April 8, at 6 p.m. The affair will
be held at the Sea Garden Hotel,
Pompano Beach. Oscar Z.
Goldstein, international lecturer,
will install the incoming officers.
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Margate Chapter B'nai B'rith
Women will hold its installation
of new officers on April 3, at noon
at the Catherine Young Library
in Margate. Reservations must
be made. Call Betty Popper or
Ann Tobin.
SOCIETY OF
RETIRED ATTORNEYS
The American Society of
Retired Attorneys will meet on
Wednesday, April 4. at 1:30 p.m.
in the Mailman Auditorium of
Nova University. Norman Smith
of Common Cause will speak on
The Effects of Inflation.'
Retired lawyers from any of the
50 states are invited to attend as
are other persons interested in
the subject.
JEWISH WAR VETERANS
William Kretchman Post 730.
Jewish Wat Veterans of Fort
Lauderdale, will hold its monthly
meeting Monday. April 23. at
7:30 p.m. at Whiting Hall.
Sunrise New members and
transferees are invited. KonS...
and Vietnam veterans will be
given free dues for the year. For
further information. contact
Artie Horowitz.
DISABLED VETERANS
Disabled American Veterans
Chapter 138, Plantation, will hold
its monthlv meeting on Tuesday.
April 24. at 7:30 p.m. at Plan-
tation Community Center.
Korean and Vietnam veterans
will be given free dues for the
year. New members and trans-
ferees are invited. For further
information, contact Artie
Horowitz.
Books Are Wanted for Fair
The yearly bonanza for book
lovers the annual book sale of
the Friends of the Library of Fort
Lauderdale will be held
Saturday, April 21, from 9 a.m.
till 4:30 p.m. at the Coral Ridge
Mall, Oakland Park Boulevard at
Federal Highway.
Donations of fiction and non-
fiction books, children's books,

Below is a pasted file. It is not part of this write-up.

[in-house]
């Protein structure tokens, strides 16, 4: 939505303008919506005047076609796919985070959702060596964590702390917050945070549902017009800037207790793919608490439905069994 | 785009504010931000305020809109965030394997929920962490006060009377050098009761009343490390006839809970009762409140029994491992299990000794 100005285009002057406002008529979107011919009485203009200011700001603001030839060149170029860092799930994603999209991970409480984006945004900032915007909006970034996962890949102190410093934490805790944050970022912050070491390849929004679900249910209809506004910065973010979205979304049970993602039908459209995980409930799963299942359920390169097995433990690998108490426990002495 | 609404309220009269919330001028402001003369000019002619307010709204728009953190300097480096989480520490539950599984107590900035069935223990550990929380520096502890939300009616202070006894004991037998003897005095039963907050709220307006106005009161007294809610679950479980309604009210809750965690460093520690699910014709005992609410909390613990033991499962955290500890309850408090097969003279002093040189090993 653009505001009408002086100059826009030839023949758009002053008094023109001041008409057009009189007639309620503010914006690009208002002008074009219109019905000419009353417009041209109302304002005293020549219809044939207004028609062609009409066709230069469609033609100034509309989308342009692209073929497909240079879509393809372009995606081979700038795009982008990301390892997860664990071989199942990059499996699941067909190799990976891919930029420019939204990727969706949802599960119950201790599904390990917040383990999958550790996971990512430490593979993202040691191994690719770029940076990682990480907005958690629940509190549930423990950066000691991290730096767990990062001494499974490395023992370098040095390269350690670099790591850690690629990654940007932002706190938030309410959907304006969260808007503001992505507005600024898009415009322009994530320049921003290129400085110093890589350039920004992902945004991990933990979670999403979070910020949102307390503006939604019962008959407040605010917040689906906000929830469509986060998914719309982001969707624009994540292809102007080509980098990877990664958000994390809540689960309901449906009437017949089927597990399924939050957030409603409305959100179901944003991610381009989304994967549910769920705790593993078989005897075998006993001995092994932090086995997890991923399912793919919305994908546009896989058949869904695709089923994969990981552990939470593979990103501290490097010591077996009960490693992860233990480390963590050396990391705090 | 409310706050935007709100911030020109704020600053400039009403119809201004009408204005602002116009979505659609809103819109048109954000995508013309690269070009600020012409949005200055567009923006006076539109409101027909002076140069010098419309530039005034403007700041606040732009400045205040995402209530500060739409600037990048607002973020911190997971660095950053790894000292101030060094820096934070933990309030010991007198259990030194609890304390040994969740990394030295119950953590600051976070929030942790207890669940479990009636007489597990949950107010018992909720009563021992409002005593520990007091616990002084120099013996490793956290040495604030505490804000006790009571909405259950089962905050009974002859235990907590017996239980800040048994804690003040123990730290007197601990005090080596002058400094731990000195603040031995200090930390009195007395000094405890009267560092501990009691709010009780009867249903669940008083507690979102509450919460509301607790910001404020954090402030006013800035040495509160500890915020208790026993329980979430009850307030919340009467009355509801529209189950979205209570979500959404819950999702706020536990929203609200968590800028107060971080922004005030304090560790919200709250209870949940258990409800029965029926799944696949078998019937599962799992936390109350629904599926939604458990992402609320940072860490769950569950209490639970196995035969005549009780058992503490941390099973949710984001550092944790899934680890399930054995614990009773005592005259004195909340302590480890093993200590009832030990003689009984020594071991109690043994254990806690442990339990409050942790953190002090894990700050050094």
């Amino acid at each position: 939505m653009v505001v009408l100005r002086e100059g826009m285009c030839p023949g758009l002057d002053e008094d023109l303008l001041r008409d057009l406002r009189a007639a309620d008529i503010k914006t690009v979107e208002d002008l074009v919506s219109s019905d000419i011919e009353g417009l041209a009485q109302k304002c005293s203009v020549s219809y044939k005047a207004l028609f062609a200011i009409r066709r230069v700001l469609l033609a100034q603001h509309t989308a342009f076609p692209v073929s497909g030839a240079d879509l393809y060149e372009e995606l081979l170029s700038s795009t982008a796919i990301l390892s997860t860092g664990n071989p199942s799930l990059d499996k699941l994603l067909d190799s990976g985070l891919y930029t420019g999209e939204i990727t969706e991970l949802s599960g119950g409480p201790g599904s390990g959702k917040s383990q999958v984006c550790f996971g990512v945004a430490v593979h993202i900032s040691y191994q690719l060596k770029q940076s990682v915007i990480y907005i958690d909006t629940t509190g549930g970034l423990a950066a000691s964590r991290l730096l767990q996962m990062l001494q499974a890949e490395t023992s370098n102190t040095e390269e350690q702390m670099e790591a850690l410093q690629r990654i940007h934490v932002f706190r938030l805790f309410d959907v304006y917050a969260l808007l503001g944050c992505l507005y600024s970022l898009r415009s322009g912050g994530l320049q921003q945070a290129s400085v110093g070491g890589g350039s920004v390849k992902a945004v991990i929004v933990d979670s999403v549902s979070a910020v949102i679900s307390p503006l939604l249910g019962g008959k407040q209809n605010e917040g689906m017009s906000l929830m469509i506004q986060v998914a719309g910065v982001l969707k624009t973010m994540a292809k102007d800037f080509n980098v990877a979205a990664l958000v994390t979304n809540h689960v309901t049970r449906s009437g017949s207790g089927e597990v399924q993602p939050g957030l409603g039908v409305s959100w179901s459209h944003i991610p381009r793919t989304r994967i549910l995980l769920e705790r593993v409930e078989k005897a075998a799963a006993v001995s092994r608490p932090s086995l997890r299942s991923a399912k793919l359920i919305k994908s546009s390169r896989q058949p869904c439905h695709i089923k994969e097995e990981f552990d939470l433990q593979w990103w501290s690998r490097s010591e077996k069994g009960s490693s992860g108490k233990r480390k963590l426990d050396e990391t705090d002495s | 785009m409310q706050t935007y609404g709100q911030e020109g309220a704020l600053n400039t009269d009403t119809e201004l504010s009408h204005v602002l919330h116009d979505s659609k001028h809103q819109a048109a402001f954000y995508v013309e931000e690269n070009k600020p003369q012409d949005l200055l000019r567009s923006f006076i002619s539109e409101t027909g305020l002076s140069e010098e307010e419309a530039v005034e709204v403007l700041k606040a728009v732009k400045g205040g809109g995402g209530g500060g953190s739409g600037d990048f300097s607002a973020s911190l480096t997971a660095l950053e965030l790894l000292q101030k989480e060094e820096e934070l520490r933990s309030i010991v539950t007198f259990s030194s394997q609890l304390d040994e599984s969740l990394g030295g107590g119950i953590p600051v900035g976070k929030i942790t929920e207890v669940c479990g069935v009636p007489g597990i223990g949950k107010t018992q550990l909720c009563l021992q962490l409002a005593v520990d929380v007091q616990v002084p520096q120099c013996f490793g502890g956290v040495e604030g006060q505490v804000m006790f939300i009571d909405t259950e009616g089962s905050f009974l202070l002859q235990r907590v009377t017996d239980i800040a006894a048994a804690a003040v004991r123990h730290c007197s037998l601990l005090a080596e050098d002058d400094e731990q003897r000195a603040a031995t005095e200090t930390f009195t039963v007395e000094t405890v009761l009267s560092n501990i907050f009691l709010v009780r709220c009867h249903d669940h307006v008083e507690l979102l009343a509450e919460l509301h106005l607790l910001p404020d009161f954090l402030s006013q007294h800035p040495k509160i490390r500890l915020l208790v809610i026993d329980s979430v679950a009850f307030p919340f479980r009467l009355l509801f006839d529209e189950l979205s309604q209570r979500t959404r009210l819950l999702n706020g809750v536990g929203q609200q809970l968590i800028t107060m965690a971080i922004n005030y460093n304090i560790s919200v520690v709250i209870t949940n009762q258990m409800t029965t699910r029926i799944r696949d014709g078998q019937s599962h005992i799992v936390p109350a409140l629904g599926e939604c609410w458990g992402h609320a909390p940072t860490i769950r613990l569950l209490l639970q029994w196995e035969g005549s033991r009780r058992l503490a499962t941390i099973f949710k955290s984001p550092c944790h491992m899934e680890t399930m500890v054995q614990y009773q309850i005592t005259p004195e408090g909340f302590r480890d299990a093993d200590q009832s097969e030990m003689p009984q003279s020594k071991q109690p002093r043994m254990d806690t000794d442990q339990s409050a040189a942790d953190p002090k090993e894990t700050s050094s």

paperbacks. magazines, en-
cyclopedias and phonograph
records are being sought.
Donations may be brought to the
library. If you have large
numbers of books and need he!.*
getting them to the library, call
to arrange a pick-up of the
naterial.
The West Broward Branch of
the Broward County Library
System, Tamarac, is offering
bridge for novices and in-
termediates, on Wednesday
afternoons. April 4, 11, 18 and 25
from 2 to 3 p.m.
News About Talking Books
Thousands of Broward County
residents are unable tp enjoy the
pleasure of reading because they
are visually or physically im-
paired. The Broward County
Library' System offers library
sen ice for these individuals
through the Talking Book
Library and Large Print Book
Collection.
Informational letters and
brochures are being distributed
to 1,500 physicians throughout
the county to make them aware
of the Talking Hook program
Call Annabelle Wood,
Librarian for the Blind and
Physically Handicapped, or stop
by to vist. The library is located
at the South Broward Branch
Library. 890 N. State Rd. 7.
Hollywood.
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From pre May 1,1975 N.Y.S.E. minimum.




:< .. i. ,- .
day, March 30,1979
The Jewish Floridian of Greater Fort Lauderdale
iPage 13
i
Israeli Military Warns Of New Threats
iy YITZHAK SHARGIL
[EL AVIV (JTA) Israeli
itary circles have warned
tnst a new threat on the
tern front, once an Israeli-
fptian peace treaty is signed,
may explode into hostilities
iilving the combined forces of
fia and Iraq. Reports from
|ious Arab capitals indicated
those countries are pooling
lr military strength on a large
Tensions were heightened by
lestine Liberation
Iganization leader Yasir
afat's warning in Amman that
ke whole Middle East will
Diode if Sadat signs the pact"
[h Israel and his thinly veiled
lassination threat against
[yptian President Anwar
lat.
THE SYRIAN government's
licial newspaper, Tishrin,
lined that a peace treaty
[ween Israel and Egypt would
l\( no choice but war to the
nlrontation states, Syria and
The Kuwaiti daily, Al-
Siyassa, reported that three
Iraqui divisions have entered
Syria in the past few days under
their recent agreement to
establish a joint military com-
mand.
Israeli military circles claimed
that Iraq and Syria are secretly
speeding up their agreement to
counter a peace treaty. According
to the Isiaelis, the agreement
calls for Iraqi units to be
stationed in Syria in support of
Syrian forces facing Israel.
Arafat met with King Hussein
of Jordan at the Mafraq air base
to discuss possible action against
the peace treaty. They reportedly
agreed to resist attempt "to
liquidate the rights of the
Palestinians.''
SPEAKING TO a Radio